Now, Hillary is the Democrat we have all been following for years and even though she is unprincipled concerning most people’s rights she is more than principled in the art of politics. She is Frank and Claire Underwood rolled together into one unstoppable being. This, under the right circumstances, could be good for America. She is certainly more respectable than her current opposition.

However, in the end, whichever Mad Max character makes it to the end of this death race through the inferno, might not even mean much. It will be hard for either Drumpf or Clinton to get anything done without a solid backing in Congress. After eight years Obama has struggled to bring about his own brand of change. He had to fight a Republican congress bent on his complete and utter failure. And yes, starting out at the beginning of a recession didn’t exactly give him a head start, but he lost strides in places of moral high ground that hurt the trust many had in the Democratic Party. In particular his acknowledgement of killing American citizen Anwar al-Awlaki (Taylor, 2015). It seems insane how a man who ran under Hope and Change and became our first African American President could actually change in such a twisted way.

While I may be socially a liberal degenerate, I also find that at times our government regulation can be overreaching. Again it comes back to the question of a political revolution that neither of these candidates will bring about. Hopefully, a Republican defeat will mean GOP supporters can all go back to complaining (and not to the streets) and perhaps the new progressives sprouting up across the nation can hold Bernie’s fire to Clinton’s feet.

In this coming election 2016 take all that disgust you have for politics and use it for some good. Vote for your local representatives with some attentiveness. Forgive and move on from the incumbency dictatorship that has been cemented in Congress. In this Post-Tim Berners-Lee world, we need a new kind of democracy. A more robust and direct democracy that is in better touch with constituents. Perhaps a citizen push for ranked choice voting will usher in this new age, with new ideas, new parties, new coalitions, instead of the same old power games. Citizens United will also need to go. Like separation of church and state we need a separation of state and corporation. Only then will these new and hopefully more trustworthy parties deserve the respect they will receive as our representative organizations. We cannot sacrifice our environment and our dignity to blindfolded industrial gain any longer. We cannot allow these twisted godless freaks to destroy our politics or our planet for much longer. We just simply cannot afford it. So take the step forward and be with her. Not with racism, not with narrowmindedness, but with bold attention.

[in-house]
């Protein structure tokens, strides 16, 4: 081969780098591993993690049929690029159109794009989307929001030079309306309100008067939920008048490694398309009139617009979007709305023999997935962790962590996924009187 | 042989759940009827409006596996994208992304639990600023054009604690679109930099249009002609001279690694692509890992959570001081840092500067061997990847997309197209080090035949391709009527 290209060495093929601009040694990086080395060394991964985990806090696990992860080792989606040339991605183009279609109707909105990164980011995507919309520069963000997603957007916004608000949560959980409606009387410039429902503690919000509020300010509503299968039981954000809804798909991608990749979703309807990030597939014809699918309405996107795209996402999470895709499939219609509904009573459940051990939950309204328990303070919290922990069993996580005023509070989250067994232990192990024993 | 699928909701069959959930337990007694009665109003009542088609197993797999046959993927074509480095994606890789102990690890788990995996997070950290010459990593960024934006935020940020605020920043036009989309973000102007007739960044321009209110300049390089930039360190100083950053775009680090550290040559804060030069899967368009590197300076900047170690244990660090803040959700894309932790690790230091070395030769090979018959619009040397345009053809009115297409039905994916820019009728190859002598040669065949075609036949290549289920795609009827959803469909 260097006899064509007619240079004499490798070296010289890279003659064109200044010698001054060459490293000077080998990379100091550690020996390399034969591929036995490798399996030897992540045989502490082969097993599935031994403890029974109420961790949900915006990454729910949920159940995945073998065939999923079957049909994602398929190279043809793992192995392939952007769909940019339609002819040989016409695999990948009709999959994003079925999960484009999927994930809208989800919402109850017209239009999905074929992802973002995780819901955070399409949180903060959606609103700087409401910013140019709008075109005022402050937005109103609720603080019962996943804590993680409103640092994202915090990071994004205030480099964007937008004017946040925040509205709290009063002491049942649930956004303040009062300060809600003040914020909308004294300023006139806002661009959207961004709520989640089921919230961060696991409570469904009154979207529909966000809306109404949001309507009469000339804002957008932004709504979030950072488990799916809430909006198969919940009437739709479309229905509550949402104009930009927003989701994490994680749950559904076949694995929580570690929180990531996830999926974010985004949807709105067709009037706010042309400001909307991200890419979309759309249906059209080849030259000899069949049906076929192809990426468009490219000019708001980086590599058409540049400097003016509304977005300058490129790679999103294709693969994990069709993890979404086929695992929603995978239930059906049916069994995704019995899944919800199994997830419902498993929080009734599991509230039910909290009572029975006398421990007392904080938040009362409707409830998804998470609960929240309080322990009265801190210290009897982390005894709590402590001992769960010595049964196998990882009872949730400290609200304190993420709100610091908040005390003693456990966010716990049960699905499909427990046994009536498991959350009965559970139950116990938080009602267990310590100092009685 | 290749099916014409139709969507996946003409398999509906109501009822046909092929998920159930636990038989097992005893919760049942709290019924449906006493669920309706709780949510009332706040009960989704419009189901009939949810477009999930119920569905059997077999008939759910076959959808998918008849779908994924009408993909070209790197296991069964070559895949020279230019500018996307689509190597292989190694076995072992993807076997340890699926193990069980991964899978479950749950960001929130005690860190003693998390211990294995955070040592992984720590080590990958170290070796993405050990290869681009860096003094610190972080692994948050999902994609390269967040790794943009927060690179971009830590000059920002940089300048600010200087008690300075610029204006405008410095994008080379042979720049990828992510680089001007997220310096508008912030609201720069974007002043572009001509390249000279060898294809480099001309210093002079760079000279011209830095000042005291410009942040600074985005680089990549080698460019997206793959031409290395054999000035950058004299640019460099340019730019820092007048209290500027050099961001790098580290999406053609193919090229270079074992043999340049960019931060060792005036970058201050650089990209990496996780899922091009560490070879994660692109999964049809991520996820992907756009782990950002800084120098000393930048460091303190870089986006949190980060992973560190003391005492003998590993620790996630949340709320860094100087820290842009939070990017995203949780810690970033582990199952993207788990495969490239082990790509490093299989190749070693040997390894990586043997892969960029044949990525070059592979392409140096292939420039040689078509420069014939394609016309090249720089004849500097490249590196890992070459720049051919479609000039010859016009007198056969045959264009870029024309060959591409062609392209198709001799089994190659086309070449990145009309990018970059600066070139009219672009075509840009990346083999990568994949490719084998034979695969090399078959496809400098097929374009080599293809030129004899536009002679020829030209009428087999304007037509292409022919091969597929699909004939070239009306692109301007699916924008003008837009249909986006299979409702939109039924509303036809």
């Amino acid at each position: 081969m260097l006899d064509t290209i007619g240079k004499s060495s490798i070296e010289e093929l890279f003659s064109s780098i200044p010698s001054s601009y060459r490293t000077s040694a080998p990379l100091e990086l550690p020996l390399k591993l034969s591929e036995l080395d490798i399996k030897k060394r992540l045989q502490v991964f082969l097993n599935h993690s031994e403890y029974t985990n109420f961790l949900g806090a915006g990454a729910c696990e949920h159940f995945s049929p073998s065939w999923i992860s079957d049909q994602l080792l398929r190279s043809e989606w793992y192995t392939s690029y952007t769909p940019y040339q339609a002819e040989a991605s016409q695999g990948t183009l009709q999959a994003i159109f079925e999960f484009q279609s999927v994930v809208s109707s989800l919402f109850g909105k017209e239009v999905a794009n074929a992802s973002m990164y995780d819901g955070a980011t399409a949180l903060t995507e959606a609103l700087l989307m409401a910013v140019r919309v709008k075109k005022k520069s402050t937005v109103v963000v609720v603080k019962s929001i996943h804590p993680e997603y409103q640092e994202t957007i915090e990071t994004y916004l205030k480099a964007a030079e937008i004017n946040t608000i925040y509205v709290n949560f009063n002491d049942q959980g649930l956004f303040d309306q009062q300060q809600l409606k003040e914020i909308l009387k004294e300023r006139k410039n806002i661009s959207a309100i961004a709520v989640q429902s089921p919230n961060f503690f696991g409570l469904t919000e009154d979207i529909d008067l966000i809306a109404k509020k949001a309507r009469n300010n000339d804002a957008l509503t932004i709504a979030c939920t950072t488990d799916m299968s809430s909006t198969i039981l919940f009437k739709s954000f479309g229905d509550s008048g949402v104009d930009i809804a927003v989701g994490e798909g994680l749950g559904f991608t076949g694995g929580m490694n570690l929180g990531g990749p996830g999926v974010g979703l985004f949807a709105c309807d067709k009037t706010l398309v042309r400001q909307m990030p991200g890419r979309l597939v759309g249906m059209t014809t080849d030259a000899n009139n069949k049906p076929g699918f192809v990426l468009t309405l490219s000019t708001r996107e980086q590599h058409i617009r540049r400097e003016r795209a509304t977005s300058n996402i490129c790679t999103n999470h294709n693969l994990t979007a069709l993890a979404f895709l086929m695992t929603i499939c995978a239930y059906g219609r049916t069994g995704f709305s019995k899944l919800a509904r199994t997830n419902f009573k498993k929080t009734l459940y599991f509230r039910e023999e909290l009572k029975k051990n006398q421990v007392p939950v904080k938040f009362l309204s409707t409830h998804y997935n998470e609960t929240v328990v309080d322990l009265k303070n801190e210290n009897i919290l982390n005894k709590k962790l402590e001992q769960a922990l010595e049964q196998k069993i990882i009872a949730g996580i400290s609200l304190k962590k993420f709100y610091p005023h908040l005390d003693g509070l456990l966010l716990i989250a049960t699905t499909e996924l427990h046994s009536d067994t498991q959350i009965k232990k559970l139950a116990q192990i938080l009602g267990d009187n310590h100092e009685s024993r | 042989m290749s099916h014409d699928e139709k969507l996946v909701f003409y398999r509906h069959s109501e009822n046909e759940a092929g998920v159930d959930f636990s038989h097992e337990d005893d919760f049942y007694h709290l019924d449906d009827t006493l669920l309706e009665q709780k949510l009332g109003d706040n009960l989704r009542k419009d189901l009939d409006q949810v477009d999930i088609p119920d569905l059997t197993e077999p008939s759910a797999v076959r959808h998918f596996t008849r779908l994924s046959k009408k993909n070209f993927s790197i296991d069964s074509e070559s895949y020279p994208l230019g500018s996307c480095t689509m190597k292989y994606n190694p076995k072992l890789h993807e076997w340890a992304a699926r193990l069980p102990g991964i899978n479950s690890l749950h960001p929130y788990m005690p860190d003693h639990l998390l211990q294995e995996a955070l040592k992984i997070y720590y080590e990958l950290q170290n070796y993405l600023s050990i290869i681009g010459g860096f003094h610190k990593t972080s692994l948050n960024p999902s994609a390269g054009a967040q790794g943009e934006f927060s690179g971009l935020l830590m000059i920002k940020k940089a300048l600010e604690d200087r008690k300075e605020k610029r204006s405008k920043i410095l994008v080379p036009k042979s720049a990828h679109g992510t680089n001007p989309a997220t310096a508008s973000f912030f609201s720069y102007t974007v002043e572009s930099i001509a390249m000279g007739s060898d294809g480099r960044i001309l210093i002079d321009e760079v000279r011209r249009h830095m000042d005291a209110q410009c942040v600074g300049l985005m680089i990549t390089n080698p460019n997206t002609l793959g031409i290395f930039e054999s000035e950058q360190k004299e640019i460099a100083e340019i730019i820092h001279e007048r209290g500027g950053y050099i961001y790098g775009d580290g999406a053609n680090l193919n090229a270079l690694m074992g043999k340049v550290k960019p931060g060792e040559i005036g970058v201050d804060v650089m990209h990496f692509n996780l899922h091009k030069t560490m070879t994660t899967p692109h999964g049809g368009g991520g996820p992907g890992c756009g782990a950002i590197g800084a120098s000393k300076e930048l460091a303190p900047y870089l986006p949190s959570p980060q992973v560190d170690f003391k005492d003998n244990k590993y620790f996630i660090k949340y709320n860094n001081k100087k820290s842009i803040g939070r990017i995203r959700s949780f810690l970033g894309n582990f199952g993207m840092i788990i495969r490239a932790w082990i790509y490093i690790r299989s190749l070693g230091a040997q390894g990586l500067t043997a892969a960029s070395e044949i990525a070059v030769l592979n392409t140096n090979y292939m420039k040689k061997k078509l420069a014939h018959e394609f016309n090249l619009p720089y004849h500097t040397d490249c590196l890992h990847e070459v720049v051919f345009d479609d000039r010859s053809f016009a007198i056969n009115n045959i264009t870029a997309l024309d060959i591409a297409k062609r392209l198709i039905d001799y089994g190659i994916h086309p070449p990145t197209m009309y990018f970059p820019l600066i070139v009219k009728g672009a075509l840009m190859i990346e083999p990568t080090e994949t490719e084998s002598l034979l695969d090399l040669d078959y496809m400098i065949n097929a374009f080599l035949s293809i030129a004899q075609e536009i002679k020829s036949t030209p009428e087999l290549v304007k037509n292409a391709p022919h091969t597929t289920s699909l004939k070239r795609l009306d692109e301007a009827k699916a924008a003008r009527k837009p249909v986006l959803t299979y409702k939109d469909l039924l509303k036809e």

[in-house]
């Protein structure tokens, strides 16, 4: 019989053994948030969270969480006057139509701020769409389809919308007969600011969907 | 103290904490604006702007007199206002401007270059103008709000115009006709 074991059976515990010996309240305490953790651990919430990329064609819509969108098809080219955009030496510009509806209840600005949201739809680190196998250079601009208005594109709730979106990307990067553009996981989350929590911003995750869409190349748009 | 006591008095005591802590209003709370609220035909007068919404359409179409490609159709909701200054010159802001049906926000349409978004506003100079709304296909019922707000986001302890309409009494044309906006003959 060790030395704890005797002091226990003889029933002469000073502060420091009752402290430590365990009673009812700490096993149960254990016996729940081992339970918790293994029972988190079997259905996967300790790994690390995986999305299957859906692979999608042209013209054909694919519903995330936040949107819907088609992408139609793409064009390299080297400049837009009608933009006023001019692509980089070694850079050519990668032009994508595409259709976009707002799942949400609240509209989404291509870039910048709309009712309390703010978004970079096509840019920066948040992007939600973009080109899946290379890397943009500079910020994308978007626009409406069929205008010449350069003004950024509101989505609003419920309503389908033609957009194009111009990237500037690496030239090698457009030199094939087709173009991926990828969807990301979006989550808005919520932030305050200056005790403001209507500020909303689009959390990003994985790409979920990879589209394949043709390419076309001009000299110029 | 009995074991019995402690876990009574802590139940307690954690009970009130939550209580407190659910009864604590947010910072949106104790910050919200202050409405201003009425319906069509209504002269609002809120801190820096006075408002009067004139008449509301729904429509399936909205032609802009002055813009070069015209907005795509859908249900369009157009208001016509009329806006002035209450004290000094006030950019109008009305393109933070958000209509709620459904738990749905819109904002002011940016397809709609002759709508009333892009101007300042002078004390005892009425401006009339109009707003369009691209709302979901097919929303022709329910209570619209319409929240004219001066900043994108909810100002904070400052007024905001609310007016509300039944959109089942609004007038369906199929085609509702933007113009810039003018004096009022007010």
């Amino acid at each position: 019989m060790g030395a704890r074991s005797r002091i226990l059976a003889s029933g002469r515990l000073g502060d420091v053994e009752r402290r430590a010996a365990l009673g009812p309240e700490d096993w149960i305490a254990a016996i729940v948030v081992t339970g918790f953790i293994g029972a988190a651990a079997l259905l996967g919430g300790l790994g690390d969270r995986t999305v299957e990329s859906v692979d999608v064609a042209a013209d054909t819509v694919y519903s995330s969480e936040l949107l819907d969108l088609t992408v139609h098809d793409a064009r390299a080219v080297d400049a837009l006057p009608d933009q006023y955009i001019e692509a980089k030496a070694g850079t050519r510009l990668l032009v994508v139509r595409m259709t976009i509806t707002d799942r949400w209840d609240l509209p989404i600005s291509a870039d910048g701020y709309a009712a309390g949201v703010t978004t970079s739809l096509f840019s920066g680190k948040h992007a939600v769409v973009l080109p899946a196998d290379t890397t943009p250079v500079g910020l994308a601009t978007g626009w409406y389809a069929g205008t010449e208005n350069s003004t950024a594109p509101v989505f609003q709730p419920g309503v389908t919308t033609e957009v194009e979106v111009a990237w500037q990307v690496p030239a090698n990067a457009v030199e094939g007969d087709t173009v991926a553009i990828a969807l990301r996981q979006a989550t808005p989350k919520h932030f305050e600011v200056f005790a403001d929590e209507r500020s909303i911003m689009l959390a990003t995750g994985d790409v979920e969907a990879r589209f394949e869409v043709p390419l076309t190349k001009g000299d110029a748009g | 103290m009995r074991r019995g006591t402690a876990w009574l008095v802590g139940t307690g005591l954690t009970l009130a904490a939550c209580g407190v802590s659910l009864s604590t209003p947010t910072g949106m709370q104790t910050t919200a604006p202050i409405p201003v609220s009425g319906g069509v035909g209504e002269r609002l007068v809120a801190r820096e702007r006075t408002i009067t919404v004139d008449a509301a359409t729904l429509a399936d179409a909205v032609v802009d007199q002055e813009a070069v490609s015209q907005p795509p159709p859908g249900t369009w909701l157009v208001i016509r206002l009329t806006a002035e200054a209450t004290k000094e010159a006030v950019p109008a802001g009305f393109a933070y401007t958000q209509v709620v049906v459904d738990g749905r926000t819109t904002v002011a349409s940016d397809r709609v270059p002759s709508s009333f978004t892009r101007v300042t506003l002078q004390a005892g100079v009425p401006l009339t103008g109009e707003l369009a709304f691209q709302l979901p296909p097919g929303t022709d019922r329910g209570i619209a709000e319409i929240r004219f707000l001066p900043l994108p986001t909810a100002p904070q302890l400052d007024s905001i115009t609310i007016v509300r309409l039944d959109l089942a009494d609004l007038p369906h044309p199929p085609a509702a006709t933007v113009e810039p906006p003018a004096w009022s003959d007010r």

Bibliography

Byrnes, J. (2016) Ex-Sanders aide: Trump could win. Available at: http://thehill.com/blogs/blog-briefing-room/news/289961-ex-sanders-aide-trump-could-win (Accessed: 7 August 2016).

Pearce, A. and Parlapiano, A. (2016) Only 9% of America chose trump and Clinton as the nominees. Available at: http://www.nytimes.com/interactive/2016/08/01/us/elections/nine-percent-of-america-selected-trump-and-clinton.html?_r=0 (Accessed: 7 August 2016).

Taylor, A. (2015) The U.S. Keeps killing Americans in drone strikes, mostly by accident. Available at: https://www.washingtonpost.com/news/worldviews/wp/2015/04/23/the-u-s-keeps-killing-americans-in-drone-strikes-mostly-by-accident/ (Accessed: 7 August 2016).

Citations, Quotes & Annotations

Byrnes, J. (2016) Ex-Sanders aide: Trump could win. Available at: http://thehill.com/blogs/blog-briefing-room/news/289961-ex-sanders-aide-trump-could-win (Accessed: 7 August 2016).

(Byrnes, 2016)

Pearce, A. and Parlapiano, A. (2016) Only 9% of America chose trump and Clinton as the nominees. Available at: http://www.nytimes.com/interactive/2016/08/01/us/elections/nine-percent-of-america-selected-trump-and-clinton.html?_r=0 (Accessed: 7 August 2016).

(Pearce and Parlapiano, 2016)

Taylor, A. (2015) The U.S. Keeps killing Americans in drone strikes, mostly by accident. Available at: https://www.washingtonpost.com/news/worldviews/wp/2015/04/23/the-u-s-keeps-killing-americans-in-drone-strikes-mostly-by-accident/ (Accessed: 7 August 2016).

(Taylor, 2015)

Post-War on Drugs

A Vision for the Post-War on Drugs World

“Who lives longer? The man who takes heroin for two years and dies, or a man who lives on roast beef, water and potatoes ’till 95? One passes his 24 months in eternity. All the years of the beefeater are lived only in time.”

-Aldous Huxley

Recently, many media outlets and medical professionals have come to refer to the current opioid problem as an epidemic. At the same time alcohol continues to be an even greater threat to public health, as it can be mixed with other drugs thus increasing the chance of death and overdose (Pollack, 2014). Although this information is widely available, it is unlikely prohibition of alcohol will come back into effect. No one is saying alcohol should be a Schedule 1 Drug. To a certain degree people realize that the prohibition of alcohol only exacerbated the problem it was causing. During the era of alcohol prohibition people switched from mostly low-alcohol content beer to a stronger mixture of cocktails and spirits. What we are seeing today with rising heroin and opioid use is this same pattern. New and more dangerous substances continue to surface and are being sold unregulated.